8. Proc. 2023 The Web Conf. (Ed.)
    Massive and fast-evolving news articles keep emerging on the web. To efectively summarize and provide concise insights into real-world events, we propose a new event knowledge extraction task Event Chain Mining in this paper. Given multiple documents abouta super event, it aims to mine a series of salient events in temporal order. For example, the event chain of super event Mexico Earthquake in 2017 is {earthquake hit Mexico, destroy houses, kill people,block roads}. This task can help readers capture the gist of textsquickly, thereby improving reading efciency and deepening text comprehension. To address this task, we regard an event as a cluster of diferent mentions of similar meanings. In this way, we can identify the diferent expressions of events, enrich their semantic knowledge and replenish relation information among them. Taking events as the basic unit, we present a novel unsupervised framework, EMiner. Specifcally, we extract event mentions from texts and merge them with similar meanings into a cluster as a single event. By jointly incorporating both content and commonsense, essential events are then selected and arranged chronologically to form an event chain. Meanwhile, we annotate a multi-document benchmark to build a comprehensive testbed for the proposed task. Extensive experiments are conducted to verify the efectiveness of EMiner in terms of both automatic and human evaluations.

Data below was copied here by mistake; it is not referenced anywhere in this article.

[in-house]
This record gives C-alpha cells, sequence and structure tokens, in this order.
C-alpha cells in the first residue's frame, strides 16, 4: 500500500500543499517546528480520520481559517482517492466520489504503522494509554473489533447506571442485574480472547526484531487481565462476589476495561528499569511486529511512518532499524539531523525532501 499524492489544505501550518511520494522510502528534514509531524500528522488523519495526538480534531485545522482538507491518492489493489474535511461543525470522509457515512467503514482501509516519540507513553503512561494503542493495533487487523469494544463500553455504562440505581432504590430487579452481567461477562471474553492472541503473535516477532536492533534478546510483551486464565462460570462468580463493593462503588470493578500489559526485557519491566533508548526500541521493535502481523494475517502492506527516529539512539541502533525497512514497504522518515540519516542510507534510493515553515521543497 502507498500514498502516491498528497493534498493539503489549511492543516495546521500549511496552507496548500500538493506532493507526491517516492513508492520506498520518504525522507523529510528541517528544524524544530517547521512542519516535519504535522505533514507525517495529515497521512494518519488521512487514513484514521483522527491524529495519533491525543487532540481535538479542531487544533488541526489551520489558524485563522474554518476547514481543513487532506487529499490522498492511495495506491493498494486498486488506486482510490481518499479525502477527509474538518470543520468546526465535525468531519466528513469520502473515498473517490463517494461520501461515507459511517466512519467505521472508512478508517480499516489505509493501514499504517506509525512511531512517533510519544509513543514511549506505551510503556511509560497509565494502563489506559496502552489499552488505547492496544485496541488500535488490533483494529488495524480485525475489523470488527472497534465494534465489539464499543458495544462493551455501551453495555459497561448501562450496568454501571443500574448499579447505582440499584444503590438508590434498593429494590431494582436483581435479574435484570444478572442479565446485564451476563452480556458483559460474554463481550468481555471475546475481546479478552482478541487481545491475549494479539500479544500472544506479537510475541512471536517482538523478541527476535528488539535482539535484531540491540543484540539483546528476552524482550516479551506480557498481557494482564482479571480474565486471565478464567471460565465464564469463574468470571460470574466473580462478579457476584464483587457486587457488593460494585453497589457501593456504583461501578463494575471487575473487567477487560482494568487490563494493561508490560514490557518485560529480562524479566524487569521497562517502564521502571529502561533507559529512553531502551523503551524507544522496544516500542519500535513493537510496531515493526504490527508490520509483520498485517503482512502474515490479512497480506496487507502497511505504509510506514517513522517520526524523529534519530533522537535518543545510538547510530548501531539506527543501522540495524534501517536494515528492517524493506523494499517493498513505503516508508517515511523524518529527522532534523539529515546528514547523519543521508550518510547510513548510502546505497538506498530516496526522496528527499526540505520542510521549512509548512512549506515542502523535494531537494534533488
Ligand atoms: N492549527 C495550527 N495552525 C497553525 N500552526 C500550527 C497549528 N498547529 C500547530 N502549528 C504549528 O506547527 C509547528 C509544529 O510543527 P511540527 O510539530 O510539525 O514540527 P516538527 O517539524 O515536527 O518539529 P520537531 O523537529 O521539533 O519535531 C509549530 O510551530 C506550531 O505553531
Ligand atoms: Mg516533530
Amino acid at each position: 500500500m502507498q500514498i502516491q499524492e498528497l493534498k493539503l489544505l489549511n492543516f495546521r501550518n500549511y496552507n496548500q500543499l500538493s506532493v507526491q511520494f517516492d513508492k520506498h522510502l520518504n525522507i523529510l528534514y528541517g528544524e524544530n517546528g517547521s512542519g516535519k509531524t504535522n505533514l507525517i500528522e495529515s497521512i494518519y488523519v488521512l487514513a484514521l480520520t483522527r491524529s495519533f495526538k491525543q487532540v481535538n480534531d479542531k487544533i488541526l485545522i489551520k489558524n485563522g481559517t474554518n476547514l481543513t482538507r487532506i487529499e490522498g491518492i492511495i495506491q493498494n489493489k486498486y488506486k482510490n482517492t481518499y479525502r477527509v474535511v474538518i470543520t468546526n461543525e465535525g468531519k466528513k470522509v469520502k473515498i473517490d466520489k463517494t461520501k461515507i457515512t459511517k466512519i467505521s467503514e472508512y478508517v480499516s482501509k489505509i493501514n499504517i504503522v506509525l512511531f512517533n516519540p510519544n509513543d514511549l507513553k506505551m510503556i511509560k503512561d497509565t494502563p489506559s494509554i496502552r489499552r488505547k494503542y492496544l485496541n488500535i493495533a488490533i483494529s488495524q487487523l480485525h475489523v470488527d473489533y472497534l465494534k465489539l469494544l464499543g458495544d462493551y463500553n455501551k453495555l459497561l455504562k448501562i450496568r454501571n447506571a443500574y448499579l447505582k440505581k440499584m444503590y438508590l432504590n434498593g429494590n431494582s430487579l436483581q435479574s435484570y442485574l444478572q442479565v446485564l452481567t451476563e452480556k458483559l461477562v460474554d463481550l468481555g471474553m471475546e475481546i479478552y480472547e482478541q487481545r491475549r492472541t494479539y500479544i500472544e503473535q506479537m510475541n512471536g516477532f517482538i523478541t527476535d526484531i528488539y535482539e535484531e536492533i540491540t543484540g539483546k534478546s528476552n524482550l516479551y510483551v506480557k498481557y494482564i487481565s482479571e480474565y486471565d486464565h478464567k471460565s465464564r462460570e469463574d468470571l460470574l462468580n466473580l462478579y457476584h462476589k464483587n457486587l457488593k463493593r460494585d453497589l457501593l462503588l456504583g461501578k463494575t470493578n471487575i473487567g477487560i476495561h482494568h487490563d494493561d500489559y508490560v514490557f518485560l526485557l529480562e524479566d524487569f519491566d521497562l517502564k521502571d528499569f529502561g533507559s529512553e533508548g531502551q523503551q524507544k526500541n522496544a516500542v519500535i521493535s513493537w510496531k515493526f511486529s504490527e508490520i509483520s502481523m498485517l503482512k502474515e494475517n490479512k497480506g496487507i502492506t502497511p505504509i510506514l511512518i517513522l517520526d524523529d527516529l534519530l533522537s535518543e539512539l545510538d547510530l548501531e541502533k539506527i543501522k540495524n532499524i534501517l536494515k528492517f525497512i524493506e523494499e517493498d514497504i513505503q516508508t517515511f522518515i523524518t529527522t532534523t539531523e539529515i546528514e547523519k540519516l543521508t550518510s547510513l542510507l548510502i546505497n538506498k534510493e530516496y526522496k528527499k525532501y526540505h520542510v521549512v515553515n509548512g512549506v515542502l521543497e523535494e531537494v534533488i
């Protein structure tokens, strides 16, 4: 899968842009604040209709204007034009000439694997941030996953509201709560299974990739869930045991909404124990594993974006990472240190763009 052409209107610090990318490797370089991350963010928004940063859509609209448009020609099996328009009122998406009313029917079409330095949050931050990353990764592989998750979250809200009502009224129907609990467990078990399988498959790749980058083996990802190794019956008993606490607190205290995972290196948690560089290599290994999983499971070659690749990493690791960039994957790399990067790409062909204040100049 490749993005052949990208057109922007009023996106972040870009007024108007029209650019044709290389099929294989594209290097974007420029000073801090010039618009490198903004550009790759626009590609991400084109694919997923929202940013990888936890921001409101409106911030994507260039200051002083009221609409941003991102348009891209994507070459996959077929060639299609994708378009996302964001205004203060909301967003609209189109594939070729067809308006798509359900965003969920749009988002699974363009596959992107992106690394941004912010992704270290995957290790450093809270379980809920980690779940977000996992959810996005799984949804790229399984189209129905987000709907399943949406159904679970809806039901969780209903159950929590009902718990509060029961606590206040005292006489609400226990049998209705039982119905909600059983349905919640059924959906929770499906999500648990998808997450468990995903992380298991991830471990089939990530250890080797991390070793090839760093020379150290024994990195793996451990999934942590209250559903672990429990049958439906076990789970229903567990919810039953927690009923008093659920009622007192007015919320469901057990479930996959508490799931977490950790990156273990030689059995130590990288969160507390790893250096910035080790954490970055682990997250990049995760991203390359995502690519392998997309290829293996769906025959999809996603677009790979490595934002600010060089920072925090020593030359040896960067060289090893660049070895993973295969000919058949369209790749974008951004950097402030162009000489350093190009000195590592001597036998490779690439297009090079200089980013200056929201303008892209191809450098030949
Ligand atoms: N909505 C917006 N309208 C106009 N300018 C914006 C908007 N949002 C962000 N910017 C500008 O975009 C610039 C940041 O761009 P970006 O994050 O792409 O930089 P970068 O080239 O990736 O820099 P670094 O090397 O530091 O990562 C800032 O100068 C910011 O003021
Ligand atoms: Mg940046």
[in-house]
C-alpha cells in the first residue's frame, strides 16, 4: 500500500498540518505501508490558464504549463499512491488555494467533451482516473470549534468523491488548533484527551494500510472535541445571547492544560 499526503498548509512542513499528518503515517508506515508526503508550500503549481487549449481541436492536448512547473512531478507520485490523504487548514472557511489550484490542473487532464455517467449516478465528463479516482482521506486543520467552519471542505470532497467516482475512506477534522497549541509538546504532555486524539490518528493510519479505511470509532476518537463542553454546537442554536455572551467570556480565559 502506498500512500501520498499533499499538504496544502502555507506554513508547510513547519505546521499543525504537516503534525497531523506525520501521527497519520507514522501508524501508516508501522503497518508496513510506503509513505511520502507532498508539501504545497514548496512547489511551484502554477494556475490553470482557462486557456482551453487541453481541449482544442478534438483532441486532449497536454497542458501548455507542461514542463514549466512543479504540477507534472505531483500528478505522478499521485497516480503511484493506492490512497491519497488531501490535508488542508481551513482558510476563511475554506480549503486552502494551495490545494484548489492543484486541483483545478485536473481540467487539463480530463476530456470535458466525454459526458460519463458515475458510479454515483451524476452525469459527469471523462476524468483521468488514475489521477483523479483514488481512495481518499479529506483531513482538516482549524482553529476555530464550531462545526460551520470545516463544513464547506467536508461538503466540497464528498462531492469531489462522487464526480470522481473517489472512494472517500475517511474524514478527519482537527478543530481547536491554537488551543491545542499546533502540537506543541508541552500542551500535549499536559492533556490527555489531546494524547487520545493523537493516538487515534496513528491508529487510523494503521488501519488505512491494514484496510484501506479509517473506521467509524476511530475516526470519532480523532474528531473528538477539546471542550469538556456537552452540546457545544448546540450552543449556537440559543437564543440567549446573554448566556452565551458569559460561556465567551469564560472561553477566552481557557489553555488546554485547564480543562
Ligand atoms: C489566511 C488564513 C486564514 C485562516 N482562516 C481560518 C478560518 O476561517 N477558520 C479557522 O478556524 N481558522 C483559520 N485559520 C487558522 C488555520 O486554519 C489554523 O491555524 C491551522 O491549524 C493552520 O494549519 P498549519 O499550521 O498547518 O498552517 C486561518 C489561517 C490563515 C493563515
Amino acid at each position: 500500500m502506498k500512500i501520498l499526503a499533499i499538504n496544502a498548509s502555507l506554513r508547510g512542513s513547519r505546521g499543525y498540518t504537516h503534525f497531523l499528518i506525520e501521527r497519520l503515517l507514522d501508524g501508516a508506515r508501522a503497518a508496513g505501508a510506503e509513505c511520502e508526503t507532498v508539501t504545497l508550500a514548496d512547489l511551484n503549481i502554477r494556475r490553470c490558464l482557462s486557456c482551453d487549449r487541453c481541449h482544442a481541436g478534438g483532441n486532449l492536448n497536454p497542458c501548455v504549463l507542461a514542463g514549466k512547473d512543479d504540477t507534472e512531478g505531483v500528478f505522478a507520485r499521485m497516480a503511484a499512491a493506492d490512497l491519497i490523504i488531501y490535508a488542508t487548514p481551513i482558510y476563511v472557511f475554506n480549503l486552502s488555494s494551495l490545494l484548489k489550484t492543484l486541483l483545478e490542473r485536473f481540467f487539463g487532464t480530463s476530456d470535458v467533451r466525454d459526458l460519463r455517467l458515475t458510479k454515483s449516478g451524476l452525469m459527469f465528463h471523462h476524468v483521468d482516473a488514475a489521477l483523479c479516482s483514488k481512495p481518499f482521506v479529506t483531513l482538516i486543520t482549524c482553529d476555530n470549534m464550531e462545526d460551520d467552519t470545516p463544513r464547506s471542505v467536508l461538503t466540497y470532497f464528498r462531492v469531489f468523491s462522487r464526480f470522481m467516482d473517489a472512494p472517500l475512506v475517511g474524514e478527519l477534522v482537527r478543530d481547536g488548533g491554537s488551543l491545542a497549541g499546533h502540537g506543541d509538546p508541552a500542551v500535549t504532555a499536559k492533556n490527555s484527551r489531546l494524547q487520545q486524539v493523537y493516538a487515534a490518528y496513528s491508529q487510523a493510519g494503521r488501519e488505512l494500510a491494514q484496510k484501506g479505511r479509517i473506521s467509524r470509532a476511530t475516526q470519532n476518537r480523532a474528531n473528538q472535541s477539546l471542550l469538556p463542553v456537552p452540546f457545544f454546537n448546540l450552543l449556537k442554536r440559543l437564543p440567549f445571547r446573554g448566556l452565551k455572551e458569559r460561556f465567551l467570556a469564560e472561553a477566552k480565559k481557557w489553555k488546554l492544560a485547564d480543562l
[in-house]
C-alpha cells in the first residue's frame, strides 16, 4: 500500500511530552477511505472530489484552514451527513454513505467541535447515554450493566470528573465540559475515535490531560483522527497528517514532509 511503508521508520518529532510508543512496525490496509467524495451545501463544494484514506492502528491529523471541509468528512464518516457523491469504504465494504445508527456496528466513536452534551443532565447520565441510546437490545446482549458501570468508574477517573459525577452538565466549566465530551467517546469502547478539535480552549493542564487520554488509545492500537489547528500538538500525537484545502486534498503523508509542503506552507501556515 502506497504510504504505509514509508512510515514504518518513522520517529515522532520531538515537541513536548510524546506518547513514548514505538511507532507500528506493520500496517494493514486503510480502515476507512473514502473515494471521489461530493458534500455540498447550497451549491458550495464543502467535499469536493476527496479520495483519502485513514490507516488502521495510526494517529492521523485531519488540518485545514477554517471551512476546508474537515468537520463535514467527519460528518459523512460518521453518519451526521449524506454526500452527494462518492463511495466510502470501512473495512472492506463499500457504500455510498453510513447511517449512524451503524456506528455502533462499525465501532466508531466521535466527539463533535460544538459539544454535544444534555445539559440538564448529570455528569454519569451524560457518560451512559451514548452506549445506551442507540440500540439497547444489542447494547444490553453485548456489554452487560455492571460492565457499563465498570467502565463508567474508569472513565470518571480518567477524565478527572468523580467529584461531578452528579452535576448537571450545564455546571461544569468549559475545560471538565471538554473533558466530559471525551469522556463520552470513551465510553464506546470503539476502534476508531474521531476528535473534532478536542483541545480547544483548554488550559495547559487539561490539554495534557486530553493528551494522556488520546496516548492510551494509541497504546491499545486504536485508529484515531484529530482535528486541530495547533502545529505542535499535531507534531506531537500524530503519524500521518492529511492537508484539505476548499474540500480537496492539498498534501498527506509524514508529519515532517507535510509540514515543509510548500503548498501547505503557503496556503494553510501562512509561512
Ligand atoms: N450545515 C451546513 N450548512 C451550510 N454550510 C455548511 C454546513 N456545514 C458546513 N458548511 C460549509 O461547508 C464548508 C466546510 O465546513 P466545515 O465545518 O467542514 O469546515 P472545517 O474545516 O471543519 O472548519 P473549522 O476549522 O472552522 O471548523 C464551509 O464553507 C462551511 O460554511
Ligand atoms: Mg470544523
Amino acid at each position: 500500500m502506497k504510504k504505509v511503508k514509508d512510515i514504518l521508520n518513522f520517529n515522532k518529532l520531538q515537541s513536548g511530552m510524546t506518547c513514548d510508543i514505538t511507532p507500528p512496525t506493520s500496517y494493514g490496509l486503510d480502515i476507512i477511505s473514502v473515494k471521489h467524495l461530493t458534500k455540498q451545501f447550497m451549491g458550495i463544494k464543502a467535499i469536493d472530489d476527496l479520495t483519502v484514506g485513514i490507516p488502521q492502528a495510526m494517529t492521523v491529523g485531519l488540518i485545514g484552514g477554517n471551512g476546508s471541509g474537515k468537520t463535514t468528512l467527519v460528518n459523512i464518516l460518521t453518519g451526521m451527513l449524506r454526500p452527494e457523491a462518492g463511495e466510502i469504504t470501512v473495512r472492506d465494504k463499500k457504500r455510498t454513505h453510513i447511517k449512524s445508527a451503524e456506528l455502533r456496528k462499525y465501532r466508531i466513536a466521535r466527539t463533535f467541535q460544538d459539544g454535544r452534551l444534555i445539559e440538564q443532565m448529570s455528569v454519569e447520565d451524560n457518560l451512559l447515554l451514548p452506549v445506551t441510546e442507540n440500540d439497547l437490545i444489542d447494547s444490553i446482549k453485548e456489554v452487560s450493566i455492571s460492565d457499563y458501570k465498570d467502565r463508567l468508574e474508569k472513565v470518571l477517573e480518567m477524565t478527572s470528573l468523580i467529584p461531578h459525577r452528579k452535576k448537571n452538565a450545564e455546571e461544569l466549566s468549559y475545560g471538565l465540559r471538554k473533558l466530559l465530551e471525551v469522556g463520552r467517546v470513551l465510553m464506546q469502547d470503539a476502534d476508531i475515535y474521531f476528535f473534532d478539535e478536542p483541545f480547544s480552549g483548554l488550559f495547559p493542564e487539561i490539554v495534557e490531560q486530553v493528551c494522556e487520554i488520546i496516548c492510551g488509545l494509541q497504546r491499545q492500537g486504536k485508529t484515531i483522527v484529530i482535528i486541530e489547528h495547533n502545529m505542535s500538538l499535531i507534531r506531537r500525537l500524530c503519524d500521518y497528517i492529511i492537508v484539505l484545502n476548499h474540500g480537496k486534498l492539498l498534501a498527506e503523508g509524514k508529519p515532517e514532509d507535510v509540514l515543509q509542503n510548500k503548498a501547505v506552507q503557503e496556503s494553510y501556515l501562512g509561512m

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    Free, publicly-accessible full text available April 30, 2024
  9. Takahashi, Aya (Ed.)
    Abstract Phylogenomic analyses routinely estimate species trees using methods that account for gene tree discordance. However, the most scalable species tree inference methods, which summarize independently inferred gene trees to obtain a species tree, are sensitive to hard-to-avoid errors introduced in the gene tree estimation step. This dilemma has created much debate on the merits of concatenation versus summary methods and practical obstacles to using summary methods more widely and to the exclusion of concatenation. The most successful attempt at making summary methods resilient to noisy gene trees has been contracting low support branches from the gene trees. Unfortunately, this approach requires arbitrary thresholds and poses new challenges. Here, we introduce threshold-free weighting schemes for the quartet-based species tree inference, the metric used in the popular method ASTRAL. By reducing the impact of quartets with low support or long terminal branches (or both), weighting provides stronger theoretical guarantees and better empirical performance than the unweighted ASTRAL. Our simulations show that weighting improves accuracy across many conditions and reduces the gap with concatenation in conditions with low gene tree discordance and high noise. On empirical data, weighting improves congruence with concatenation and increases support. Together, our results show that weighting, enabled by a new optimization algorithm we introduce, improves the utility of summary methods and can reduce the incongruence often observed across analytical pipelines.